COM Research Fighting COVID-19

11 Feb 2021 (Thu)

As the COVID-19 swept cross the world for an entire year, faculties and students of Department of Media and Communication (COM), City University of Hong Kong, contribute their wisdom in the global fight against the pandemic.

Prof. Christine HUANG and Dr. Guanxiong HUANG serve as Co-Principal Investigators in a major grant (over HK$3 million) under the One-off Collaborative Research Fund Coronavirus Disease and Novel Infectious Disease Exercise 2020/21. The funded project, titled (Mis)communication, Trust, and Information Environments: A Comparative Study of the COVID-19 Infodemics in Four Chinese Societies, will examine the emergence, diffusion, and consequences of misinformation and disinformation during the pandemic across mainland China, Hong Kong, Taiwan, and Singapore. The project is expected to provide policy recommendations for containing and countering infodemics in public health crises.

Dr. Fei SHEN and his PhD advisees studied the effects of government trust, media use, and media trust on preventive behaviors during COVID-19 in China. They found that government trust increased both officially recommended and excessive prevention and that use of central government media and use of WeChat are positively related to compliance with health behaviors, while use of local media and use of Weibo are negatively related to the levels of prevention. In addition, trust in the media amplified the effects of media use on prevention. Their studies have been published in Preventive Medicine [1] and been accepted by Journal of Health Psychology [2].

Dr. Xiaofan LIU, teamed with Prof. Xiao-Ke XU (Dalian Minzu University) and Prof. Ye WU (Beijing Normal University), released a massive dataset containing detailed epidemiological information of more than 14,000 COVID-19 cases on Scientific Data [3]. Over the past year, the dataset has been proven a valuable asset for pandemic research and supported publications in many top journals, including Science, Clinical Infectious Disease, and Emerging Infectious Disease. The Chinese version of this dataset has also been released by The Paper (澎湃) press for a data journalism competition. The research team also studied the mechanism, development, and control of the pandemic from multiple perspectives such as data mining, mathematical modeling, and computer simulation. Their results have been published in journals such as Clinical Infectious Disease and Global Media Studies [4-8].

PhD students Yanqing SUN, Jeffry OKTAVIANUS, Sai WANG and Fangcao LU published their study on Health Communication [9]. This study tries to answer the question of which factors motivate social media users to correct COVID-19 related misinformation when they see it circulating online. Through an experiment among U.S. citizens, the authors found that when people perceive that being influenced by COVID-19 related misinformation will bring serious consequences to others, they are likely to anticipate that they will feel guilty if they do nothing to stop the dissemination of misinformation. This feeling of guilt further motivates people to take actions and correct the misinformation. Overall, this study provides important practical implications for health institutions and campaign planners, as well as for willing and informed social media users, particularly in terms of the message design. When posting corrective messages about misinformation, it would be beneficial to stress the threat of misinformation to others. These corrective messages can trigger appropriate emotions and may be effective in motivating informed audiences to rebut misinformation together.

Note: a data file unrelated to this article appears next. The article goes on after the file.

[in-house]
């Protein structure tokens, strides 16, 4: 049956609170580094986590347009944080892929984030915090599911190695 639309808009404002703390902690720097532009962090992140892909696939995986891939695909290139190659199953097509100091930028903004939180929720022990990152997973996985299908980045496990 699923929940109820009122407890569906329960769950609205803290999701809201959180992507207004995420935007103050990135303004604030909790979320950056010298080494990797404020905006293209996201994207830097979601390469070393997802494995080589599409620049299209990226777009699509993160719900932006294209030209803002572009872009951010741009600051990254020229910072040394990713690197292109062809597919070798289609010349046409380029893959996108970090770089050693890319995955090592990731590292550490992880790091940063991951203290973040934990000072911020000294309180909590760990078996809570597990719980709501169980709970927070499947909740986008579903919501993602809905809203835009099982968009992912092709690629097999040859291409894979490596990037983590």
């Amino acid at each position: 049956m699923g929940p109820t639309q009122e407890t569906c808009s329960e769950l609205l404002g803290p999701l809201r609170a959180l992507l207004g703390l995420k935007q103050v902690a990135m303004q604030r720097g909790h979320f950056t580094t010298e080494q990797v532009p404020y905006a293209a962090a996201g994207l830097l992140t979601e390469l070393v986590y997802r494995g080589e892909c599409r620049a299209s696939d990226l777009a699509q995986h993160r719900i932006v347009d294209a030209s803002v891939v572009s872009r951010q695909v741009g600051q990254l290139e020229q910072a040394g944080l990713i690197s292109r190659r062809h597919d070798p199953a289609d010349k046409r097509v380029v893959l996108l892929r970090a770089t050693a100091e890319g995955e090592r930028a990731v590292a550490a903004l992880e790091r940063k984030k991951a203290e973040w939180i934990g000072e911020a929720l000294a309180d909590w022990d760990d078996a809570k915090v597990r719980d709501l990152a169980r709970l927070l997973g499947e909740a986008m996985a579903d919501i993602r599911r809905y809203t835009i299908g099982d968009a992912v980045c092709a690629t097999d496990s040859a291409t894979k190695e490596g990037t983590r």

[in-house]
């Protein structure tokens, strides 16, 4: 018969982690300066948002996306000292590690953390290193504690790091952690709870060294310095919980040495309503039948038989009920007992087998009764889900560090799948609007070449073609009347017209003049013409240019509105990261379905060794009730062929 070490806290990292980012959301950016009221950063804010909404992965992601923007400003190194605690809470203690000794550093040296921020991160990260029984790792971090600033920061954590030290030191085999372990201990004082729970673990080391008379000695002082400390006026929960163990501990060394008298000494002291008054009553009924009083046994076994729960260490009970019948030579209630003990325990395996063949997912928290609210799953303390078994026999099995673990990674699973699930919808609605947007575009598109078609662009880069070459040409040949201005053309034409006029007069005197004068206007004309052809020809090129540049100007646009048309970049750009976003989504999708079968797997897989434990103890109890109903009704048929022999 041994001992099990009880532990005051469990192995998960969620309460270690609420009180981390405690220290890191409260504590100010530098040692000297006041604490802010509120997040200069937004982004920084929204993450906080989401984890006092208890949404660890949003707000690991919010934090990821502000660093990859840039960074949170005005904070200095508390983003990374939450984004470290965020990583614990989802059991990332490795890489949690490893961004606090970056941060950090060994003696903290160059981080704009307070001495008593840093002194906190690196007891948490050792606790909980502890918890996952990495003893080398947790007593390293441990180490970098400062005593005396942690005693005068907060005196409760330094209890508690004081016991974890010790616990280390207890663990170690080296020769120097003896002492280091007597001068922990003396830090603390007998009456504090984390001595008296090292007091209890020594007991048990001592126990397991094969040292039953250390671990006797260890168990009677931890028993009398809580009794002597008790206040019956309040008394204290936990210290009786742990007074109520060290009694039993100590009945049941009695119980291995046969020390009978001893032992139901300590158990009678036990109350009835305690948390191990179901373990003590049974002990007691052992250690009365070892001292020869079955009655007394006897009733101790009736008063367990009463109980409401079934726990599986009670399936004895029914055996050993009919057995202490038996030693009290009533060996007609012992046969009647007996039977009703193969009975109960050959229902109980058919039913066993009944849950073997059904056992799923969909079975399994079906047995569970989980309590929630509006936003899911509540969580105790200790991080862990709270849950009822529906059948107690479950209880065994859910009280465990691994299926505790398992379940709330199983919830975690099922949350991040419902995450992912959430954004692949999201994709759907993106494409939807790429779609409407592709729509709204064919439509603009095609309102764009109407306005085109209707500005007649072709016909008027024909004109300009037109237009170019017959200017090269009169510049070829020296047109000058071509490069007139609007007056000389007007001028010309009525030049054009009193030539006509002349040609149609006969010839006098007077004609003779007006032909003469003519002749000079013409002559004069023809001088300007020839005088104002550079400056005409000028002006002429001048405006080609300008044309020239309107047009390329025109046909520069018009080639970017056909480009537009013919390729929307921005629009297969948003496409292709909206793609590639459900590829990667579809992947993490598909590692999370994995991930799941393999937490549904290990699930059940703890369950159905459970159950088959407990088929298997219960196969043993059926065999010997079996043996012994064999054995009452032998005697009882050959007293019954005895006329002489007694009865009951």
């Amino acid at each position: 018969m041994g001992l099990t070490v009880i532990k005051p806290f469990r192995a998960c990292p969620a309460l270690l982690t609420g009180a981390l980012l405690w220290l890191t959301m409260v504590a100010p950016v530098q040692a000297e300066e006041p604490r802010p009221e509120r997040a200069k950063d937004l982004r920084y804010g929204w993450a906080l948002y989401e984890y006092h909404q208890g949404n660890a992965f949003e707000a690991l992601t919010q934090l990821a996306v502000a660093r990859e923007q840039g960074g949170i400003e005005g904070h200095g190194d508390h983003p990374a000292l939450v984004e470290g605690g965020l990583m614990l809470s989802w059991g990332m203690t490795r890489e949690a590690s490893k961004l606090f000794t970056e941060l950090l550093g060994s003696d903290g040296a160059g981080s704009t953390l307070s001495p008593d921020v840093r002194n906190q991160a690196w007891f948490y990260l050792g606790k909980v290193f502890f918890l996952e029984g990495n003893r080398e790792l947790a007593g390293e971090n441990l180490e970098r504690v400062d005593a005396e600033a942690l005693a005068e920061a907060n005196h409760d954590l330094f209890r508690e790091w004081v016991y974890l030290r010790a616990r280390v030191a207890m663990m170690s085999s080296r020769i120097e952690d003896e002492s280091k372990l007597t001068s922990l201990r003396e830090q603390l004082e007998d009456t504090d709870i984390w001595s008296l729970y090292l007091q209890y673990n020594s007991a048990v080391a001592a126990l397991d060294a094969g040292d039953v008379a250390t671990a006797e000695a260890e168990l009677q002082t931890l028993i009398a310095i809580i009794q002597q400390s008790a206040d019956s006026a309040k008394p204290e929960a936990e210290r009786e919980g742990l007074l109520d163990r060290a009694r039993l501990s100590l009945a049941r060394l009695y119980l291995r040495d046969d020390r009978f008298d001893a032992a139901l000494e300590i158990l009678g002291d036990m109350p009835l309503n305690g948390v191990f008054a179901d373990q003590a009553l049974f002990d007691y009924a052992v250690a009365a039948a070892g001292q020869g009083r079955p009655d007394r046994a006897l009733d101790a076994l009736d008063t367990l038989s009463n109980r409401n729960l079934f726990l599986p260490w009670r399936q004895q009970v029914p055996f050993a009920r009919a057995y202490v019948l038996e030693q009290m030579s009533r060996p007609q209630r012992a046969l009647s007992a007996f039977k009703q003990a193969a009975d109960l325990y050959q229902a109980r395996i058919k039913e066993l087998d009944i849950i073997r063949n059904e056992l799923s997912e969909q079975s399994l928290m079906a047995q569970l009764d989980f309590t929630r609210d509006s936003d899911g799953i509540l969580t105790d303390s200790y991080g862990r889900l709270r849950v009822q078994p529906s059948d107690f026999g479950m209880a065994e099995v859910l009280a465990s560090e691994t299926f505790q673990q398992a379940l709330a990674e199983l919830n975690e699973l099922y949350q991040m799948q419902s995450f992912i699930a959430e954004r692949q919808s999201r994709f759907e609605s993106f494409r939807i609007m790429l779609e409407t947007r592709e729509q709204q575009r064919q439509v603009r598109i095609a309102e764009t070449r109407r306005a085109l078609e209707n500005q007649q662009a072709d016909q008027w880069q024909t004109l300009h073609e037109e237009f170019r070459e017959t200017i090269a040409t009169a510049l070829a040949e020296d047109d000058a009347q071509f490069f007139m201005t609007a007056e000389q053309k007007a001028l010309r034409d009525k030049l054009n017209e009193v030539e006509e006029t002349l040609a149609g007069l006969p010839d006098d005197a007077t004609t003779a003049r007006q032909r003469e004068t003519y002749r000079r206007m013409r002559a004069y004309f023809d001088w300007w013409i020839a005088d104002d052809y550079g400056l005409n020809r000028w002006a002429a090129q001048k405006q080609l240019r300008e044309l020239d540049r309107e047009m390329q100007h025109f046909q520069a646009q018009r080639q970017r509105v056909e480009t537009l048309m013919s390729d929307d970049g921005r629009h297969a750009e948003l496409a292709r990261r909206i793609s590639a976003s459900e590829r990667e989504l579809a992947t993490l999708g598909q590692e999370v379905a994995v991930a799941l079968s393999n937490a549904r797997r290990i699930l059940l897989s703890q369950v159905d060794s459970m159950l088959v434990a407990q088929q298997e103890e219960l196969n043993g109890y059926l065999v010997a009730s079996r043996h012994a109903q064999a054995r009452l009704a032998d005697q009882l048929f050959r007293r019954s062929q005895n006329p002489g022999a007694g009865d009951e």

A list of COM’s researches on COVID-19 is appended.

[1] Min, C.†, Shen, F., Yu, W.†, & Chu, Y. (2020). The relationship between government trust and preventive behaviors during the COVID-19 pandemic in China: Exploring the roles of knowledge and negative emotion. Preventive Medicine, 141, 106288.

[2] Wu, Y. & Shen, F.* (accepted). Exploring the impacts of traditional media use, social media use, and media trust on health behaviors during the COVID-19 pandemic in China. Journal of Health Psychology.

[3] Liu, X. F., Xu, X. K.*, & Wu, Y.* (2021). Mobility, Exposure, and Epidemiological Timelines of COVID-19 Infections in China outside Hubei Province. Scientific Data, 8, 54.

[4] Zhang, L., Zhu, J., Wang, X., Yang, J., Liu, X. F.*, & Xu, X. K.* (2021). Characterizing COVID-19 transmission: incubation period, reproduction rate, and multiple-generation spreading. Frontiers in Physics, 8, 589963.

[5] Xu, X-K.†, Liu, X. F.†, Wu, Y.†, Ali, S. T.†, Du, Z.†, Bosetti, P., Lau, E. H. Y., Cowling, B. J., & Wang, L.* (2020). Reconstruction of Transmission Pairs for novel Coronavirus Disease 2019 (COVID-19) in China: Estimation of Super-spreading Events, Serial Interval, and Hazard of Infection. Clinical Infectious Diseases, 71(12), 3163—3167.

[6] Sun, H. C., Liu, X. F., Xu, X. K.*, & Wu, Y.* (2020). Analysis of COVID-19 spreading and prevention strategy in schools based on continuous infection model. Acta Physica Sinica, 69(24), 240201.

[7] Cao, W. J., Liu, X. F., Han, Z., Feng, X.*, Zhang, L.*, Liu, X. F., Xu, X-K. & Wu, Y. (2020). Statistical analysis and autoregressive modeling of confirmed coronavirus disease 2019 epidemic cases. Acta Physica Sinica, 69(9), 090203.

[8] 刘肖凡, 吴晔, & 许小可(2020). 媒体在流行病暴发事件中的干预作用: 基于传染病模型理论和新型冠状病毒疫情案例的分析. 全球传媒学刊, 7(1), 169-185.

[9] Sun, Y., Oktavianus, J., Wang, S., & Lu, F. (accepted). The role of influence of presumed influence and anticipated guilt in evoking social correction of COVID-19 misinformation. Health Communication.

†: equally contributed; *: corresponding